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A quantitative determination of GS activity from the LbL films was obtained according to a
previously published microdilution procedure [39] in CMHB with an inoculation of 105
CFU/mL. The 96-well clear bottom plate was incubated at 37 °C for 16–18 h and read at
600 nm in a Tecan Infinite® 200 PRO microplate reader. Normalized bacteria inhibition was
calculated using
2.8 Cell culture
To determine the efficacy of the release of growth factors from the LbL films and the
cytotoxic effect of the films, in vitro tests were performed to quantify and visualize the
effects on pre-osteoblast cell line MC3T3-E1 with high osteoblast differentiation and
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mineralization activity. rhBMP-2 initiates the differentiation of pre-osteoblast MC3T3-E1
into bone.
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MC3T3-E1 cells were cultured in growth medium (α-MEM supplemented with 10% FBS
and 1% of antibiotic and antimycotic solution) in a humidified incubator (37 °C; 5% CO2 in
air). Growth medium was replenished every 2–3 days and cells were subcultured when near
100% confluence with the use of 0.05% trypsin-EDTA. All cells used in these studies were
less than passage number 12.
Elution buffers were prepared by incubating each LbL film in 2 mL of growth medium at 37
°C. At predetermined time points, the release media was replaced with pre-warmed media.
The extracted samples were stored at –20 °C until analyzed.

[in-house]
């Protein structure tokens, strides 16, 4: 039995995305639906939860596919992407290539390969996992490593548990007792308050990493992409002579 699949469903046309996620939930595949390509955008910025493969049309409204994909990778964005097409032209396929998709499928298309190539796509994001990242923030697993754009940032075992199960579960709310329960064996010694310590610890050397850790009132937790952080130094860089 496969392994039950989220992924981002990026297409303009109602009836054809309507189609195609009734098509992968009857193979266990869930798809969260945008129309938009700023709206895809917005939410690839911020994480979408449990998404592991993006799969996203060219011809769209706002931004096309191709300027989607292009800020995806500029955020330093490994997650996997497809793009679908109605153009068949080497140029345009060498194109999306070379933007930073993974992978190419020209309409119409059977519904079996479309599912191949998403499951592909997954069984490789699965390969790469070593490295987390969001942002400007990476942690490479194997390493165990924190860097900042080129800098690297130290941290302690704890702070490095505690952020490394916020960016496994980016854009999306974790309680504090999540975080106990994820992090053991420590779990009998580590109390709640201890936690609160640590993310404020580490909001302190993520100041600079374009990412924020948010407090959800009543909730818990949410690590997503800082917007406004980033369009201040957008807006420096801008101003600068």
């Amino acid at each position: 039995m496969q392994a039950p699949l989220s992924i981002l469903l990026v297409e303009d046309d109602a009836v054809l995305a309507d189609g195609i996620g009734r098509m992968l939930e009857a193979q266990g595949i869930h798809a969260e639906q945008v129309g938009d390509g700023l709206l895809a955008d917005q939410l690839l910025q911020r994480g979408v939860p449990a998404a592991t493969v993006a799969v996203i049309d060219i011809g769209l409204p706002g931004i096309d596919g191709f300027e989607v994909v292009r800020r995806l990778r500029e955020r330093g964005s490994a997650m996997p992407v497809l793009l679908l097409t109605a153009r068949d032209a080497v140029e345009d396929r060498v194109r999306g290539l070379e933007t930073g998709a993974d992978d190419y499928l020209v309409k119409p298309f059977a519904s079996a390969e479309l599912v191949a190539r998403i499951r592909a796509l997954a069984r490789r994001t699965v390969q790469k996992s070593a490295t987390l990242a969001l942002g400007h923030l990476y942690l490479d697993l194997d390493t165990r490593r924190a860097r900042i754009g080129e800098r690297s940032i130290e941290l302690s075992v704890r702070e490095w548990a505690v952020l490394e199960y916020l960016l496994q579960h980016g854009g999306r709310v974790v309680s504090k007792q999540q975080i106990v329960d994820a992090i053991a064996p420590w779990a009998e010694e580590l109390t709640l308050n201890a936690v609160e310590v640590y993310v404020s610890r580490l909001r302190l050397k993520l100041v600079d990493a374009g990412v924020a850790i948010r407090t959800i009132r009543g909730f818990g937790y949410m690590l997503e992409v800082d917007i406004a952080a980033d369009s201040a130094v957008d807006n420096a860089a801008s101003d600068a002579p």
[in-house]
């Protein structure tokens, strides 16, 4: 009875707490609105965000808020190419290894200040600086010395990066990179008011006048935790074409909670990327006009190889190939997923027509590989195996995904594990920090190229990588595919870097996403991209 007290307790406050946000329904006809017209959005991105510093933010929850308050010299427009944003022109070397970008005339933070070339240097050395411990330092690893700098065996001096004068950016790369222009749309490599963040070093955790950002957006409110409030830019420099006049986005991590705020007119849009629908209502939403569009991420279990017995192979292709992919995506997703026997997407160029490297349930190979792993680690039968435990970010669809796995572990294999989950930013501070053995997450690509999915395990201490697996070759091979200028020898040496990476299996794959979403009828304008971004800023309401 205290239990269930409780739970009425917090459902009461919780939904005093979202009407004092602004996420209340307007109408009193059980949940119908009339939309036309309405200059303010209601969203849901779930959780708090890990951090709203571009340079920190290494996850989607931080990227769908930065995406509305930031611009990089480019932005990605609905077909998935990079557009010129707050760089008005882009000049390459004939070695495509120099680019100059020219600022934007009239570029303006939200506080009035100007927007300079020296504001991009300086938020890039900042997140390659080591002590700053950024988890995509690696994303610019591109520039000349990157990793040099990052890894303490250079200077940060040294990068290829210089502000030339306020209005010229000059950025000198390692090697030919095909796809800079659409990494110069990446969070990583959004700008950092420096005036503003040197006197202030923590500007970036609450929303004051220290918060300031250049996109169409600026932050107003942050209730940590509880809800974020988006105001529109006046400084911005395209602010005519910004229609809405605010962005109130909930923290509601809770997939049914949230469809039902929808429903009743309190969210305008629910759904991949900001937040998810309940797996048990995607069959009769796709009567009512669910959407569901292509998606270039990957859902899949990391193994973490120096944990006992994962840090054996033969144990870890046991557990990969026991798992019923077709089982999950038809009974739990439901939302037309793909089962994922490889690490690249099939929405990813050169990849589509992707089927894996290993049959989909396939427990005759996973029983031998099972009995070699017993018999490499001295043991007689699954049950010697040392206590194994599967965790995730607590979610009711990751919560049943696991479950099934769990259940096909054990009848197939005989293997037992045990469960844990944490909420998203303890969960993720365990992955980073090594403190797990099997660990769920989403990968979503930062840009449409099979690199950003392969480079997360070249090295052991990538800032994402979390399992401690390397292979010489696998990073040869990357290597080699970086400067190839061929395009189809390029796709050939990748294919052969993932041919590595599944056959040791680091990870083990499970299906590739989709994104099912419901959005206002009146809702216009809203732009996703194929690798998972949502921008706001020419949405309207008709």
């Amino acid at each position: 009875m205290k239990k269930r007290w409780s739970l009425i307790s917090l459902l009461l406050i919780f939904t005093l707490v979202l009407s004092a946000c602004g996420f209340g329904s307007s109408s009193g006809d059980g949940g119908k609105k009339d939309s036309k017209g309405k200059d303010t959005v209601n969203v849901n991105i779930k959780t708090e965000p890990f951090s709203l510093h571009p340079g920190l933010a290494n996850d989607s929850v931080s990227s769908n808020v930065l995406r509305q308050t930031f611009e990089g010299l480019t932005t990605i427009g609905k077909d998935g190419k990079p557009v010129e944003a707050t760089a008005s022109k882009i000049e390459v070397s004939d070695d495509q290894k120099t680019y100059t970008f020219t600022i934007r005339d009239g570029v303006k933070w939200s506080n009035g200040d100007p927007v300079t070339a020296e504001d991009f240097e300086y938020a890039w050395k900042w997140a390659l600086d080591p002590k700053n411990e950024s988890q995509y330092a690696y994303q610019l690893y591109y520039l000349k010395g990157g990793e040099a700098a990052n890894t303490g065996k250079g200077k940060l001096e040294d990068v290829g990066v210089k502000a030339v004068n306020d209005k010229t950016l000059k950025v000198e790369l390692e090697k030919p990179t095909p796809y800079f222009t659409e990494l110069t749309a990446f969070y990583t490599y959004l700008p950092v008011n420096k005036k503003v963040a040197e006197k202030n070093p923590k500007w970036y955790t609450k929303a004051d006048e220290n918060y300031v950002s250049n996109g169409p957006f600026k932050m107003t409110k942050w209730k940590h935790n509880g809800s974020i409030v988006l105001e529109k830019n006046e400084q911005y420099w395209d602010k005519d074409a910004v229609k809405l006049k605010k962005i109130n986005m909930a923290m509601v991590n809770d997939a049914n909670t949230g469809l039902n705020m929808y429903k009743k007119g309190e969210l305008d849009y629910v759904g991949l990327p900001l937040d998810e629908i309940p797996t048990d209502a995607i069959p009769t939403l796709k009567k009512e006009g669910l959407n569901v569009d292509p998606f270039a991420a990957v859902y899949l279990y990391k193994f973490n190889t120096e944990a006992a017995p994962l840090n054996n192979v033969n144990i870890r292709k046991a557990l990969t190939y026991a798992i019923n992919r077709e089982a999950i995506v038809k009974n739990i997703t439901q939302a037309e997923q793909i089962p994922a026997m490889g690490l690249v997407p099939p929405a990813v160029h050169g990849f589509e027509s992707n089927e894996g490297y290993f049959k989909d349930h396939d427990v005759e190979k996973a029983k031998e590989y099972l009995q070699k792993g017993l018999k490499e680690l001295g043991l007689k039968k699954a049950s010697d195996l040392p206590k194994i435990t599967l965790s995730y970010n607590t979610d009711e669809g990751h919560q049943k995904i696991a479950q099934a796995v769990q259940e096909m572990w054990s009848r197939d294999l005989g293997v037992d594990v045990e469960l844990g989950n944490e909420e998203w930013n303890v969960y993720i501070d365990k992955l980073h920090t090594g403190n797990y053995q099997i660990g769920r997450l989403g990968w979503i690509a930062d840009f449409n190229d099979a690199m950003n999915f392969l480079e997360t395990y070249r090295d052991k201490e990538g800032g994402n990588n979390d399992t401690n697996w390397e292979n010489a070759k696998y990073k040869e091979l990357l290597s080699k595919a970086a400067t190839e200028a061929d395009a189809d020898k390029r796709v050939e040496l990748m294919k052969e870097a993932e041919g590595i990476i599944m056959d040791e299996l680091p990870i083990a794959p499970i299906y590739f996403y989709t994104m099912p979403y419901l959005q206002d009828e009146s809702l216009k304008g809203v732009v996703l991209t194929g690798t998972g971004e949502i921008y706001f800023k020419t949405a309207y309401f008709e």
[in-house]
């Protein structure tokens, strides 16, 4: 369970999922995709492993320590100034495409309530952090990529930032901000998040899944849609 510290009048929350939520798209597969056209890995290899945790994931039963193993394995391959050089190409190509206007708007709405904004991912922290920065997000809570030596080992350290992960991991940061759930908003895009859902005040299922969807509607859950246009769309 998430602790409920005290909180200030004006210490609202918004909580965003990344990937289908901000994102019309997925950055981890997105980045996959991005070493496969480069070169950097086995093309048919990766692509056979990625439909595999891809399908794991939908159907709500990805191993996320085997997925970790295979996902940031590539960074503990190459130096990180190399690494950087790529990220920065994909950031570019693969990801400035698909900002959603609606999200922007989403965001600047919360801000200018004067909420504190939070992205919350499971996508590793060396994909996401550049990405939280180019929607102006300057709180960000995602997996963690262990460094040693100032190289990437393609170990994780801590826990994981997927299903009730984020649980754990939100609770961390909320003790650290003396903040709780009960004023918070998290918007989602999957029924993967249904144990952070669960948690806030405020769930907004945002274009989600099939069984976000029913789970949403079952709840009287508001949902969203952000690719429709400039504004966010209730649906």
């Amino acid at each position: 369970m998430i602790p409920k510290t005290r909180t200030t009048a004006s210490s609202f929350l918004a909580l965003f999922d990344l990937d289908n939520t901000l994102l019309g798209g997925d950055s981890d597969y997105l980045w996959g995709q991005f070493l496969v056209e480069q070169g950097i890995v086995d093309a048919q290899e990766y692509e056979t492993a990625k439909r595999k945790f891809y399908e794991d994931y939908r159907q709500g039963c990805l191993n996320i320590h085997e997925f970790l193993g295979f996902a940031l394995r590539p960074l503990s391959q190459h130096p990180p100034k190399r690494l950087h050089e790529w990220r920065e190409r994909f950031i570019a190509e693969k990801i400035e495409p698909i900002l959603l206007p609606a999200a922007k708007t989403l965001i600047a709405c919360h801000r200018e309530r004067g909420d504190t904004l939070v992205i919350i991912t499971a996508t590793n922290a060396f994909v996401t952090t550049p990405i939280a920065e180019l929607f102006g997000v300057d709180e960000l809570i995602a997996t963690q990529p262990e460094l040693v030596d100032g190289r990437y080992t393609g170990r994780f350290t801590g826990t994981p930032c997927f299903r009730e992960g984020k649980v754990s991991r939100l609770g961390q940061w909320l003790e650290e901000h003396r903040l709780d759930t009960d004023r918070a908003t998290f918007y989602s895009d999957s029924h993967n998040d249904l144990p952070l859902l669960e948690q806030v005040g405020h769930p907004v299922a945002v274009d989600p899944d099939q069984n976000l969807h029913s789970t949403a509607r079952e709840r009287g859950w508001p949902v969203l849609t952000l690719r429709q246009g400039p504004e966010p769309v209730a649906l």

Cells were seeded at a density of 104 cells/cm2 in the wells of 6-well or 12-well tissue
culture plates (Corning) and incubated at 37 °C and 5% CO2 in humidified air for 24–48 h
prior to exposure to delivery platforms containing rhBMP-2 or elution buffers in cellular
assays. Each delivery platform containing rhBMP-2 was placed on a culture insert
(Transwell®, Corning) in the culture plate. The growth medium was changed to growth
medium or differentiation medium (growth medium supplemented with 10 mM of βglycerol phosphate and 50 mg/mL of L-ascorbic acid) and incubated with the plated
MC3T3-E1 cells prior to evaluation.
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2.9 Alkaline phosphatase activity assay
Alkaline phosphatase (ALP) activity was measured on day 6 after the initiation of MC3T3E1 osteogenic differentiation using the Alkaline Phosphatase Colorimetric Assay kit
(Abcam), which quantifies the ALP enzyme activity. The assay was performed according to
the manufacturer’s specifications. The ALP activity measurements were then normalized to
total protein determined by BCA assay (Pierce). For colorimetric ALP detection, NBT
(nitro-blue tetrazolium chloride) and BCIP (5-bromo-4-chloro-3'-indolyphosphate ptoluidine salt) substrate solution (Pierce) was incubated with cells for 20 min at 37 °C. Cells
were then washed in DI water, and the stained cultures were visualized under phase contrast
microscopy.
2.10 Alizarin red S differentiation assay
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After 14–21 days of exposure to different formulations of the release medium, MC3T3-E1